Welcome to the 4th week in this series and the 7th guest blog post in response to the statement that “There is no such thing as Management”.
Today’s post comes from Meg Peppin (@OD_Optimist). Sharing her own experiences, I like the sense of balanced management versus unbalanced leadership her piece conveys. I hope you enjoy reading it!
Management, the new leadership
Amongst the writing about leadership we often read about authenticity and humility; I don’t believe that these are the preserve of those highest in the hierarchy, with the most seniority. Leadership can and does come from all levels within the organisation, although when I have worked with senior people who can inspire great things in others – they are both authentic and brave enough to be humble.
Somewhere there has been some contamination of leadership ideals; egos have been fuelled by huge financial gains, and the more money people have, the more they seem to want. When is enough? When the ego inflates, it feeds arrogance and pumps up self importance. Humility and authenticity – no room for these.
If we look at the banking catastrophe, I believe that the majority of people working in the banks leading in the slow and long build up to the noise of the crash were living with discomfort. They knew that something was wrong. They knew because they deal with the day to day, the face to face, the real work. Those at the top of the hierarchy discounted, dismissed, devalued those below them. This isn’t the preserve of the banks.
Hierarchy does not equate to leadership.
When working as a customer services manager myself, I remember a senior manager who taught me so much, who led me to achieve great things. He showed me the way, and then got out of the way. He managed with humility, honesty, toughness and acuity that saw right into you and it was like a floodlight was shone into every corner of my part of the business. He would come down most days in my first six weeks, check in with how I was doing, and then the killer question – he would ask me something about the operation. He knew how to get me; if I didn’t know, I would go and find out. He never lifted a finger to do any of the work, and he didn’t know how to access our systems, but he knew what questions to ask me, that pointed me to get to intimately know each part of my complicated, messy and full of manual work arounds, operation. After that first six weeks, he stopped coming to see me and talked to the team instead. He didn’t need to ask me anymore because I knew that function better than anyone. We achieved so much. He managed me/us. A director – managing!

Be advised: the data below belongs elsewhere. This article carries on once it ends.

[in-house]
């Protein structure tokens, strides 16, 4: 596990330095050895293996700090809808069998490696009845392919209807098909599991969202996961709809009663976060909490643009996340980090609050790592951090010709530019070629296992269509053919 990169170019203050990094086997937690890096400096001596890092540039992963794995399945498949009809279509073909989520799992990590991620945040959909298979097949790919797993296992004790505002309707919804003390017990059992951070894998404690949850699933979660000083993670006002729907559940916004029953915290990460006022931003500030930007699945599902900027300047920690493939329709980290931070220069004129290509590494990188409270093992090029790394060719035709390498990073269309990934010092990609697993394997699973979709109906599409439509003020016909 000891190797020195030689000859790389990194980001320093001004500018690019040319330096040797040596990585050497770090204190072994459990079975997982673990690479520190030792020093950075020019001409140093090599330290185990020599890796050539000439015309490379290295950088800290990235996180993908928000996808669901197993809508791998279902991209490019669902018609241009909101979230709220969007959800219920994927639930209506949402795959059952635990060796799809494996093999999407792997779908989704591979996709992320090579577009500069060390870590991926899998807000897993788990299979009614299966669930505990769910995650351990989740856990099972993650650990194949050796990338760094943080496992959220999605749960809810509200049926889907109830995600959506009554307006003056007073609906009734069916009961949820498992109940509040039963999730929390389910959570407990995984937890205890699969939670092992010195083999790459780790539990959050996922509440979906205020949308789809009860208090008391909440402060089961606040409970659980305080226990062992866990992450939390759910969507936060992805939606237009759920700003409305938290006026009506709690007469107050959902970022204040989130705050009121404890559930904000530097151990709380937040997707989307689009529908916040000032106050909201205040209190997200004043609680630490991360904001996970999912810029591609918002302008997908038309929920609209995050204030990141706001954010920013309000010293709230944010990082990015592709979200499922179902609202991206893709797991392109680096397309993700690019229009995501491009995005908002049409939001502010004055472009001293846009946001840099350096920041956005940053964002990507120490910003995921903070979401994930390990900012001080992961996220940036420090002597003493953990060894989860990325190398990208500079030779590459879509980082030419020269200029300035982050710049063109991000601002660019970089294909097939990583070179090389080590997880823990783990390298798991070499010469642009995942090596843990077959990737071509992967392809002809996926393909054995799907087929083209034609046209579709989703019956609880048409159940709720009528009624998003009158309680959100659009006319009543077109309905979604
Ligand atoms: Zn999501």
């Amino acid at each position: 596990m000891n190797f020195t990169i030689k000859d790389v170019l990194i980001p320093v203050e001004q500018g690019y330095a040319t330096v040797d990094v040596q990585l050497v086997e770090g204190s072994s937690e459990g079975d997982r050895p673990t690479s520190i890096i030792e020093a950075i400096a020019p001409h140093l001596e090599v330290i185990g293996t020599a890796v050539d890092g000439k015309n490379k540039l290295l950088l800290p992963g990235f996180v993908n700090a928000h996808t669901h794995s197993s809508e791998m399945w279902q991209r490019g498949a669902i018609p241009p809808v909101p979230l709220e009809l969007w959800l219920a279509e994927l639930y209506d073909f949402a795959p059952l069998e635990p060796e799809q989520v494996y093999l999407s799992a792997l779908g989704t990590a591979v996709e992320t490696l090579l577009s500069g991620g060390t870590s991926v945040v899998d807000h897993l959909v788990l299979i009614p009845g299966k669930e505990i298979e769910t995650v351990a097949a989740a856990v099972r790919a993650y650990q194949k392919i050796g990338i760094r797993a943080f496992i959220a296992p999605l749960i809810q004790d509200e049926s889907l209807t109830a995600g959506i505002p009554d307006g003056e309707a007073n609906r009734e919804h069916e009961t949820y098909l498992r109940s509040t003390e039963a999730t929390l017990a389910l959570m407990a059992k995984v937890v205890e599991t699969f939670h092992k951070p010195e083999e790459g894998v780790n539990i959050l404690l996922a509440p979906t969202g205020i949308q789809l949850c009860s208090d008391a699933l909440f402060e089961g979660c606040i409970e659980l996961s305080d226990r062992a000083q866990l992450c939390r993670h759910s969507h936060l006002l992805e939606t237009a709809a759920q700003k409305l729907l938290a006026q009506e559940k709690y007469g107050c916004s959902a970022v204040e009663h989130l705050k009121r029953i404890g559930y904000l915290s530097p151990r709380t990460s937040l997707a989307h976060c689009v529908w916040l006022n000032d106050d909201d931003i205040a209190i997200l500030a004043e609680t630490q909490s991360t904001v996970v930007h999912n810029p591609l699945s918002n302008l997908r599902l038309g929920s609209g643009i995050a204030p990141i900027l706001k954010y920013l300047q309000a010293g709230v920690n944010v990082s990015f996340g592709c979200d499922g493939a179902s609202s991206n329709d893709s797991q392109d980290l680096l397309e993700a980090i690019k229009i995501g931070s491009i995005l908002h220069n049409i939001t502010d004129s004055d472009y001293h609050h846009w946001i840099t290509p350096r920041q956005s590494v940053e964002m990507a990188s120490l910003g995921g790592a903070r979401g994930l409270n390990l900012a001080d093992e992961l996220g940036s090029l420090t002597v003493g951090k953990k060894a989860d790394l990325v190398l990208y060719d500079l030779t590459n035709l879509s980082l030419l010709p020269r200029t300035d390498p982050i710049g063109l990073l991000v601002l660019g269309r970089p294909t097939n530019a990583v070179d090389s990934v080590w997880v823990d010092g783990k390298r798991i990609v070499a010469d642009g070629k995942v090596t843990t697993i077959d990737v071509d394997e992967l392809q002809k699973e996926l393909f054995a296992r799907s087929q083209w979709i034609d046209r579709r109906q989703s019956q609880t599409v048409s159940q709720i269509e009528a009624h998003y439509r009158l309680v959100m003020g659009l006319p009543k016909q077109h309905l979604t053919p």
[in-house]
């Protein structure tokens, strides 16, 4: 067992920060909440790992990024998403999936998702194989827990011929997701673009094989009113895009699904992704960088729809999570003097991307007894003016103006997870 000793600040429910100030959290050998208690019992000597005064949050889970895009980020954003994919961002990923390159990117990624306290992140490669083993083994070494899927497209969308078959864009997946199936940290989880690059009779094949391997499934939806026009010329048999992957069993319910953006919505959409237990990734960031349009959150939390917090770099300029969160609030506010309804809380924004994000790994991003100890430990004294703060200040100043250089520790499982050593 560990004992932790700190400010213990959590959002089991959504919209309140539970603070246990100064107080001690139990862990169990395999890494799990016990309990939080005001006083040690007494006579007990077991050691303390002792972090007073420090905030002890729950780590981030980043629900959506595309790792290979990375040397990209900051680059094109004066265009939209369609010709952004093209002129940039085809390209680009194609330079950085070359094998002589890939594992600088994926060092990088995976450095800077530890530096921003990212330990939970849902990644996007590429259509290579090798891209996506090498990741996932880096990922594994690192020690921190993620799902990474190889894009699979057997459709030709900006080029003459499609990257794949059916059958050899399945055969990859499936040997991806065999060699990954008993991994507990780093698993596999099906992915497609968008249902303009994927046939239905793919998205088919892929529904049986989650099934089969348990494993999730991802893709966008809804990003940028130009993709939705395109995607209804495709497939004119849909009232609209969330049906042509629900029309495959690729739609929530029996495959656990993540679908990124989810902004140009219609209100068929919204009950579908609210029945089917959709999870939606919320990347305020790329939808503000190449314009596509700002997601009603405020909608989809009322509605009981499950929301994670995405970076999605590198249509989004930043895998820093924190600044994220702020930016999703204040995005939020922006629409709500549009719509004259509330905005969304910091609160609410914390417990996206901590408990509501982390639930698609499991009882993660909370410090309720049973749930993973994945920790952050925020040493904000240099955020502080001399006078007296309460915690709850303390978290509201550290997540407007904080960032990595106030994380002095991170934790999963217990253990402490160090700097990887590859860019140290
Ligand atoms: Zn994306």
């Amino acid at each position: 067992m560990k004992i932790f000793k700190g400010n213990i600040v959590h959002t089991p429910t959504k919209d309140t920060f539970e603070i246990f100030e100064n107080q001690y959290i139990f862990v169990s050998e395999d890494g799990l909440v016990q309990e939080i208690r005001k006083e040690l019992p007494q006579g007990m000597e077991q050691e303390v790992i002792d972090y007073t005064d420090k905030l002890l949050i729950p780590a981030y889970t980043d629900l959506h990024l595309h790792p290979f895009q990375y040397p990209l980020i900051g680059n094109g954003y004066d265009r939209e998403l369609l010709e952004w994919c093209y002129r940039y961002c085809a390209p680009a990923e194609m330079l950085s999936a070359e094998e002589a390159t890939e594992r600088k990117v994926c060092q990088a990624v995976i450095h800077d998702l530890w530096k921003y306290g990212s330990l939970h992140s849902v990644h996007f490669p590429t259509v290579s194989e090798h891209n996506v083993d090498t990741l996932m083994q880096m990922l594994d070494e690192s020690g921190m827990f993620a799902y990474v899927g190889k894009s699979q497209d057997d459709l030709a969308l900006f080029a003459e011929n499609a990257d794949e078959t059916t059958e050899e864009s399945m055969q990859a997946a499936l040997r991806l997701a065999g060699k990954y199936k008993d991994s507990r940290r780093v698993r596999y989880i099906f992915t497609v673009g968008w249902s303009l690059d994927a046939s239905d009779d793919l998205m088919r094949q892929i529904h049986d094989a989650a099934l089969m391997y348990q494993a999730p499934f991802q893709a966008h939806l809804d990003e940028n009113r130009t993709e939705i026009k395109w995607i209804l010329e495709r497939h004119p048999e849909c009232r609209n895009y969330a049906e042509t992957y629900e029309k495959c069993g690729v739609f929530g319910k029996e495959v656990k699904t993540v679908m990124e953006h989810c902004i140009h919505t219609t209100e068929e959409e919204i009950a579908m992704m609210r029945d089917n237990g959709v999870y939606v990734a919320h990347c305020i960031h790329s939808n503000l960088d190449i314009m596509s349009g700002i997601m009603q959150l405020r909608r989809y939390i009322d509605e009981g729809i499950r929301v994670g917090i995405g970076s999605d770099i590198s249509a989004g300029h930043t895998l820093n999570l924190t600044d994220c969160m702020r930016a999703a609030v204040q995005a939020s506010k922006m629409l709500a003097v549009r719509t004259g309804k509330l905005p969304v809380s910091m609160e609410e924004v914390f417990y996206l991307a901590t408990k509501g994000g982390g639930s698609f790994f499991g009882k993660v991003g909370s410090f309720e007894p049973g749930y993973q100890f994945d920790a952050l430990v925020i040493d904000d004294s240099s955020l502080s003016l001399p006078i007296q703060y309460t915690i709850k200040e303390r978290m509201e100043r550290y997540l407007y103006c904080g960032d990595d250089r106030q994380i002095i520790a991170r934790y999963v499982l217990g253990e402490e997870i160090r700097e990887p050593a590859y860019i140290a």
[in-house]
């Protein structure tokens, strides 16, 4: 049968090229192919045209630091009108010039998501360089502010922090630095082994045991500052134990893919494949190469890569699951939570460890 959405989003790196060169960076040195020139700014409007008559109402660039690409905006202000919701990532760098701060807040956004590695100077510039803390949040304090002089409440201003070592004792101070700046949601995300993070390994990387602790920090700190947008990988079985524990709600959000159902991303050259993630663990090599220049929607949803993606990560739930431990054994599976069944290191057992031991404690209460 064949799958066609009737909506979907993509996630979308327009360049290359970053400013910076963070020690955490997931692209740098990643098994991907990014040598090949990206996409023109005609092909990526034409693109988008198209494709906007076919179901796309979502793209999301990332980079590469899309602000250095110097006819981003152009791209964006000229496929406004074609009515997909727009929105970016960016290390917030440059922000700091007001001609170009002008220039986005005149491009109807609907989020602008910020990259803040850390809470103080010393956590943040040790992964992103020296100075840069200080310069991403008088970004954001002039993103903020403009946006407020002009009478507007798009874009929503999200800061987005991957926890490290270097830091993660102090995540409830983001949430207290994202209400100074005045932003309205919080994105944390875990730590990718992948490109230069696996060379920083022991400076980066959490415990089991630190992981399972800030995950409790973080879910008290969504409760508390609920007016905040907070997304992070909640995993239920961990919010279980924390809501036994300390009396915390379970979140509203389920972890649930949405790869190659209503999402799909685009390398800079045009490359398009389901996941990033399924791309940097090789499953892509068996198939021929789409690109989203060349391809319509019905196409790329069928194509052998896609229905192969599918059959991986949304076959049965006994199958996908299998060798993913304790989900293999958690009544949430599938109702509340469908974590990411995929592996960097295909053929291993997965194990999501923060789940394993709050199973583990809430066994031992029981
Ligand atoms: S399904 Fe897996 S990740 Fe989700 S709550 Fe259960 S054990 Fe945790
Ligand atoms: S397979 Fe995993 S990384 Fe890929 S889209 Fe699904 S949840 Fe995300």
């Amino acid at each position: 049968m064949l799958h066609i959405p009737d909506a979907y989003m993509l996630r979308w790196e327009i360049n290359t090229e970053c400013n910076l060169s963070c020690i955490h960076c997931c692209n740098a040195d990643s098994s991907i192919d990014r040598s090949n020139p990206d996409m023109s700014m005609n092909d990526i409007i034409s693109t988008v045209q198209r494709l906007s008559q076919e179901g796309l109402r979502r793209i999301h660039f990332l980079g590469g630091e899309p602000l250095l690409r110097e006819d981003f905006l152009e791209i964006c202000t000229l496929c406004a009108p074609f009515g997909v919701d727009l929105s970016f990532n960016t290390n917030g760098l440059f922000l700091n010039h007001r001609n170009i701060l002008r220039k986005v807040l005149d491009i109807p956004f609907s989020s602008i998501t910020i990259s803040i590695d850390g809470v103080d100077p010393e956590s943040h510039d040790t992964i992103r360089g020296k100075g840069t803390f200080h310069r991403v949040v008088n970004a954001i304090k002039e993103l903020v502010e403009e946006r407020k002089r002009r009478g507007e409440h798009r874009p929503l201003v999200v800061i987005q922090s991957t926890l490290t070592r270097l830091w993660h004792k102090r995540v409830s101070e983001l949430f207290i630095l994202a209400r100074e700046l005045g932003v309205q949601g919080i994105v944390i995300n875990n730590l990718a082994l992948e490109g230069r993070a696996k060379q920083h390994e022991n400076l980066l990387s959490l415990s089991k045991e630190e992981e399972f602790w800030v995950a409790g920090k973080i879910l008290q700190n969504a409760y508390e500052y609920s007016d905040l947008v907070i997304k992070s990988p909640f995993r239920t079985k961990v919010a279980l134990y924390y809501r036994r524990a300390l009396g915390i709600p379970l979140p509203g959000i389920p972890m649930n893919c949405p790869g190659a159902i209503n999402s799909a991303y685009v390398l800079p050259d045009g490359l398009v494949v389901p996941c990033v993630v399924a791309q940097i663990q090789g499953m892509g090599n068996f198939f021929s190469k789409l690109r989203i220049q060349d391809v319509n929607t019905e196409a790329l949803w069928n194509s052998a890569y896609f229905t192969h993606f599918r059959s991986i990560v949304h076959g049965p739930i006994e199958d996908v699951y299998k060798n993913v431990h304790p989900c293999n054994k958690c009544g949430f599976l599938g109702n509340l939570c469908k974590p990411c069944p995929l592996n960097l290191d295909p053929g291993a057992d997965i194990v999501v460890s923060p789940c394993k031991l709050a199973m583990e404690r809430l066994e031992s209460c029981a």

I have heard countless senior managers say “they don’t do the detail”. I would challenge this and say, if you don’t do the detail, you don’t know your business. The banking crisis reinforces this where the Board, the managers at the top of the hierarchy didn’t understand the products.
The time we spend thinking, thinking with others, doing; these vary between roles but regardless of where you are in the hierarchy – if you’re not managing, what are you doing?
I think vibrant, confident, energised, focussed, knowledgeable and influential management is the core of any successful business.